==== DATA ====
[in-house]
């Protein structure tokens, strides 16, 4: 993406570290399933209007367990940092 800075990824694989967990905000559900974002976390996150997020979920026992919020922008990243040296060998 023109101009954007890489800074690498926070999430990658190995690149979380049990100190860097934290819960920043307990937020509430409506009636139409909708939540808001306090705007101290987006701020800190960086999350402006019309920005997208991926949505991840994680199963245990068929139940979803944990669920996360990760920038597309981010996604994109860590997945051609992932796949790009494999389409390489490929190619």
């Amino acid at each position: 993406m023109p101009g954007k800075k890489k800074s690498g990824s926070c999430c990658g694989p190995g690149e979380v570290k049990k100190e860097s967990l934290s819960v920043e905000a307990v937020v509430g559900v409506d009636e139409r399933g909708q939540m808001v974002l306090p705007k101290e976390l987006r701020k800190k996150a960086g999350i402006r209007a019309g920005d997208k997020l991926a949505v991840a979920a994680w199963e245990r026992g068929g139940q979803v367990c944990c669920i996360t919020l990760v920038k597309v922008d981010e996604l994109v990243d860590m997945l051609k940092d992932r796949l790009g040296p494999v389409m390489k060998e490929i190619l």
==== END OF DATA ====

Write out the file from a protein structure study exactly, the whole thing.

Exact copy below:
[in-house]
């Protein structure tokens, strides 16, 4: 993406570290399933209007367990940092 800075990824694989967990905000559900974002976390996150997020979920026992919020922008990243040296060998 023109101009954007890489800074690498926070999430990658190995690149979380049990100190860097934290819960920043307990937020509430409506009636139409909708939540808001306090705007101290987006701020800190960086999350402006019309920005997208991926949505991840994680199963245990068929139940979803944990669920996360990760920038597309981010996604994109860590997945051609992932796949790009494999389409390489490929190619």
């Amino acid at each position: 993406m023109p101009g954007k800075k890489k800074s690498g990824s926070c999430c990658g694989p190995g690149e979380v570290k049990k100190e860097s967990l934290s819960v920043e905000a307990v937020v509430g559900v409506d009636e139409r399933g909708q939540m808001v974002l306090p705007k101290e976390l987006r701020k800190k996150a960086g999350i402006r209007a019309g920005d997208k997020l991926a949505v991840a979920a994680w199963e245990r026992g068929g139940q979803v367990c944990c669920i996360t919020l990760v920038k597309v922008d981010e996604l994109v990243d860590m997945l051609k940092d992932r796949l790009g040296p494999v389409m390489k060998e490929i190619l």